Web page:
As every cat lover knows, few animals make better pets than the domestic cat. However, our feline friends have a darker side: their hunting of wild mammals and birds. A new study suggests the personality of our cats dictates how likely they are to hunt, potentially helping to reduce their impact on wildlife.
Exact levels of wildlife predation by domestic cats are inevitably hard to accurately quantify, given the difficulty in tracking their outdoor activities. However, estimates suggest significant impacts on populations of birds and small mammals in the areas in which cats live.
One thing we do know is that different cats vary considerably in hunting levels and identifying why some cats hunt more than others could help in mitigating damage to wildlife.
Personality and hunting
As all cat owners will tell you, every cat has a distinct personality. This can be quantified scientifically using the well-established Feline Five personality test, which measures neuroticism, extroversion, dominance, impulsiveness, and agreeableness.
In the new study conducted by Marion Cordonnier, Emmanuelle Baudry and colleagues at Université Paris-Saclay in France, which was recently published in the journal Ecology and Evolution, the link between personality and hunting levels was formally tested for the first time.
Over 2000 French cat-owners completed a Facebook questionnaire, answering questions about their cat’s personality and the number of dead birds or small mammals they brought home. Over half of responding owners did not let their cat outside – obviously hunting was not an issue for these cats.
For those whose pets were allowed outdoors, cats described by their owners as having high levels of extroversion, specifically intelligence and perseverance, brought home more dead animals, while shyer cats brought home fewer. The friendliness of cats towards humans was also linked with killing fewer birds.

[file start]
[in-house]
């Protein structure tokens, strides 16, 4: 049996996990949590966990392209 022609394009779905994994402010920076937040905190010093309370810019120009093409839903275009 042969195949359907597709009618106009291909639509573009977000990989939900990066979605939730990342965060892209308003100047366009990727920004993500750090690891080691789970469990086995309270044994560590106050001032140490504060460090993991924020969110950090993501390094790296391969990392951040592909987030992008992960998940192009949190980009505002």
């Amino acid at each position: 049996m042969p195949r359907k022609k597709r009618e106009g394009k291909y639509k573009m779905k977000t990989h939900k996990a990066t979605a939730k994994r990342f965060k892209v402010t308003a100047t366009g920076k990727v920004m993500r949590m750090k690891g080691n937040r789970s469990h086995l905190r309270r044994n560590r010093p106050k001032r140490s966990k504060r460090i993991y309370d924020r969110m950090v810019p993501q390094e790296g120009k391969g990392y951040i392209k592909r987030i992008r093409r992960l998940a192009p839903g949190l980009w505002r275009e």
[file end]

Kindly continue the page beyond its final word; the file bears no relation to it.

Certain breeds may help protect wildlife
The researchers can only speculate as to why these personality traits are linked to hunting. More time spent outdoors will mean more opportunities to hunt; shy cats, too frightened to venture outdoors, or friendly cats, happy to spend time indoors with their owners, may have fewer hunting opportunities than the confident cat roaming outdoors for hours on end.
Notably, many owners report that the personalities of their cats affected how often they were allowed outdoors, with timid cats kept indoors for fear of being bullied. Extroverted cats may also be willing to roam farther from home, increasing their chances of encounters with wildlife.
It’s known that cat breeds are strongly linked to specific personality traits, suggesting that certain breeds are more likely to become hunters when allowed outdoors. As the researchers write in their paper, encouraging “the adoption of cats (or breeds) that are by temperament less likely to hunt (cats with low extroversion and dominance, but high neuroticism and high agreeableness), could therefore potentially allow owners to reduce the impact of their cats on wildlife in places where there are strong biodiversity preservation issues”
Such practices could allow us to protect wildlife without having to keep our beloved cats locked indoors.
Reference: Emmanuelle Baudry, et al., Pet cat personality linked to owner-reported predation frequency, Ecology and Evolution (2023). DOI: 10.1002/ece3.9651
Feature image credit: Aleksei Zaitcev on Unsplash